Police detective Joe Leland investigates the murder of a homosexual man. While investigating, he discovers links to official corruption in New York City in this drama that delves into a world of sex and drugs.
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Police detective Joe Leland investigates the murder of a homosexual man. While investigating, he discovers links to official corruption in New York City in this drama that delves into a world of sex and drugs. Written by
Regis M. Donovan <firstname.lastname@example.org>
The racetrack where McIver commits suicide is clearly shown as the Garden State Park Racetrack - a now defunct track which was located in Cherry Hill, New Jersey. Thus New Jersey authorities would investigate the death, not the New York City police. See more »
Unusual topics make this dated crime drama worth checking out.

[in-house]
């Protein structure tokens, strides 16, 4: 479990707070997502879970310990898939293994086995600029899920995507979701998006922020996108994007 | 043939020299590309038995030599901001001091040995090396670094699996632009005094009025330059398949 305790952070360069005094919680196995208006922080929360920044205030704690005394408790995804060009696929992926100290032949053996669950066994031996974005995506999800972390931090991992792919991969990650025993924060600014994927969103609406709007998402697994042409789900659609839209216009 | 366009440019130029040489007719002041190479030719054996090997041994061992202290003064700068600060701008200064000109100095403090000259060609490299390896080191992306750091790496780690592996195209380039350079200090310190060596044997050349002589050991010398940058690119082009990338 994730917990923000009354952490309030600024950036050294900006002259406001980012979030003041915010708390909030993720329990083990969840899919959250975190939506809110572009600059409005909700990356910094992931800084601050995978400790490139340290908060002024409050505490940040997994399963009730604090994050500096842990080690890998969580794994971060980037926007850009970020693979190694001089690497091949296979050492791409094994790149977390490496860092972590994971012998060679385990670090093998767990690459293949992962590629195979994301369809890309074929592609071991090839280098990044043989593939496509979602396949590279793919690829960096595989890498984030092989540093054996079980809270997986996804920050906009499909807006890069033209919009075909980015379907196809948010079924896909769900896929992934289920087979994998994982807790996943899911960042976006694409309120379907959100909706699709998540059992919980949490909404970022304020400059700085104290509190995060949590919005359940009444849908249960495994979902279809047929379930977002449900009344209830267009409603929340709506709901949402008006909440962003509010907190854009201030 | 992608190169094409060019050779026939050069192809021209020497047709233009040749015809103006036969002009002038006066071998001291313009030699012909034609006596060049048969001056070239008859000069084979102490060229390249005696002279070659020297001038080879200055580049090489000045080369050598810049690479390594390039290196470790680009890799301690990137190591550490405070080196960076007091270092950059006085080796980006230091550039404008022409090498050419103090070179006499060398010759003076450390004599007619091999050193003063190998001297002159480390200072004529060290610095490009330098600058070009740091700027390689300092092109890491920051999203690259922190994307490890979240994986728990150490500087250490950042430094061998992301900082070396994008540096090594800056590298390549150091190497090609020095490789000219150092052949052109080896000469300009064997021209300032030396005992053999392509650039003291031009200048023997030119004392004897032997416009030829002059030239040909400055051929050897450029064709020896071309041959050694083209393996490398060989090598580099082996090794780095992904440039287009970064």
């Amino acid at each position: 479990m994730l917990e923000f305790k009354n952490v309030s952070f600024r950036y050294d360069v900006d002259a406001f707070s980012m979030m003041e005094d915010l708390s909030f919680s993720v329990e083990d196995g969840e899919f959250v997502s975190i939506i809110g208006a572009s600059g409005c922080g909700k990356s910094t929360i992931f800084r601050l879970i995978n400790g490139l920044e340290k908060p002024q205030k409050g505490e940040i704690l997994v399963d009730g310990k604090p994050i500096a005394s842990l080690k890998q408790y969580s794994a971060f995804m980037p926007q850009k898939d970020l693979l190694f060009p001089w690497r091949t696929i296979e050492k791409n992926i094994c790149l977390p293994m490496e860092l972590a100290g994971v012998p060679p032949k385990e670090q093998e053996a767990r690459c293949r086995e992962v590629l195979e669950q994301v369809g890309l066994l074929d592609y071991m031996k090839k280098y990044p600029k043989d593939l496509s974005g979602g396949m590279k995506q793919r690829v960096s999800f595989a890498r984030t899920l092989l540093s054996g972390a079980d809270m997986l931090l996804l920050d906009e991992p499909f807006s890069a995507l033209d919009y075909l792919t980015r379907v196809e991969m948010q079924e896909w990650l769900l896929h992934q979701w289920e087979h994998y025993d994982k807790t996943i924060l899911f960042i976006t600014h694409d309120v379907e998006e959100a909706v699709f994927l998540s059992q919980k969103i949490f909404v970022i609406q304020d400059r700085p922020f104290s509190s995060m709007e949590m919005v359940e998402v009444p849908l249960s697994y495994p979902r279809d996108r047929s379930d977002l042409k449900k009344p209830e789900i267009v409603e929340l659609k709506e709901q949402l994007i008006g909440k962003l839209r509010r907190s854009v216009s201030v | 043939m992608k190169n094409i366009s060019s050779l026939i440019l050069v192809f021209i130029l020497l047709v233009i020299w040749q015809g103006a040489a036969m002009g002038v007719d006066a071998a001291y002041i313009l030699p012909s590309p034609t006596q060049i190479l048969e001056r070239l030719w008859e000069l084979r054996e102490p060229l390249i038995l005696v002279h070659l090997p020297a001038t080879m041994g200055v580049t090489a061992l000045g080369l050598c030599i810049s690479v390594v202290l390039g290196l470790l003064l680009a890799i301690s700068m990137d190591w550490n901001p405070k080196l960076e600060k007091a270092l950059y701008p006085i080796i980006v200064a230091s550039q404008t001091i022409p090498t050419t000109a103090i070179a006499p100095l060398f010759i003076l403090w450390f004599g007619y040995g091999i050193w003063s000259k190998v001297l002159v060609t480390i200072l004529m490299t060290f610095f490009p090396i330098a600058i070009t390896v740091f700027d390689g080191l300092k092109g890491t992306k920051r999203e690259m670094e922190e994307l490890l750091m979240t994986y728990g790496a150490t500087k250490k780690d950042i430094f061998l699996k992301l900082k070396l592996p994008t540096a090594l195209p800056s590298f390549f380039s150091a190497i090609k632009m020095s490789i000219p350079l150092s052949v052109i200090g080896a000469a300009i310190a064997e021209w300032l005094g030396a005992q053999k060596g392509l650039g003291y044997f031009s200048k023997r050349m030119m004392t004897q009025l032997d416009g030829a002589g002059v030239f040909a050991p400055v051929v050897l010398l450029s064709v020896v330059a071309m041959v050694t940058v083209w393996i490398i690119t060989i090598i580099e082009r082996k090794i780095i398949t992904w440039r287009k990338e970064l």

Made at a time when the cinema was exploring new freedoms in language, violence and sex, this is a somewhat tough character study which is tame now, but had to be pretty gritty then. Sinatra is the title cop, a man who bucks the system at times, but has an innate core of fairness. When a wealthy homosexual is found slain and mutilated, Sinatra and his partner Freeman set out to find the culprit. Meanwhile, Sinatra reflects on his troubled marriage to sophisticated, but oversexed Remick. He arrests thuggish Musante for the crime and wins a promotion for his trouble, but, soon after, a young woman (Bisset) comes forth with a case that may be tied into the original one. Sinatra gives an assured and believable performance, though it is jarring at first to hear him bandying about terms like "penis" and "queer", etc... Remick is attractive and effortlessly sophisticated as his wife who can't seem to keep her knickers on. The supporting cast is made up of great pros who offer a lot. Meeker is a jaded, slimy fellow detective. Klugman does well as a family man cop who helps Sinatra crack cases. Duvall is menacing as a hard-nosed and prejudicial policeman. Musante is so over-the-top it is unbelievable! His interrogation scene is a lesson in extremes (and helped sideline his US career for a while.) Bisset is lovely, as usual, but was shoehorned in (costumes and all!) at the eleventh hour for Sinatra's estranged wife Mia Farrow and the part doesn't fit her as well. She's meant to be a slightly boyish type and that's a tad easier to do on Farrow than it was on Bisset. Bochner is a little too cartoon-campy as a vaguely sinister psychiatrist. Though today's audience will likely find many things to pick apart with the story, it is nonetheless a fascinating glimpse into what Hollywood's depiction of gays was at the time. One unintentionally funny scene involves a dockside parking lot in which scores of gay men crowd into the back of cargo trucks and snuggle - fully clothed! There's also a groovy trip into a velvety gay bar. The film's chief flaws are its overuse of LENGTHY flashbacks and a hugely distracting habit of having Sinatra and Remick deliver lines directly into the camera, a big no-no except in comedies or quirky dramas. The flashbacks are necessary in order to flush out the romantic story, but they tend to be disjointed and overlong. The issue of speaking to the camera could have been easily solved by just having the actors act opposite each other. This was an experiment that just doesn't work. But the film has a fair share of interesting dialogue, situations and visual appeal. One amusing line has a forensic specialist telling Sinatra that the victim was a homosexual. Sinatra looks around the overdone apartment and says, "Looks like he was a leader!" Moss Mabry got quite a workout coming up with outfits for Remick, less so for Bisset.
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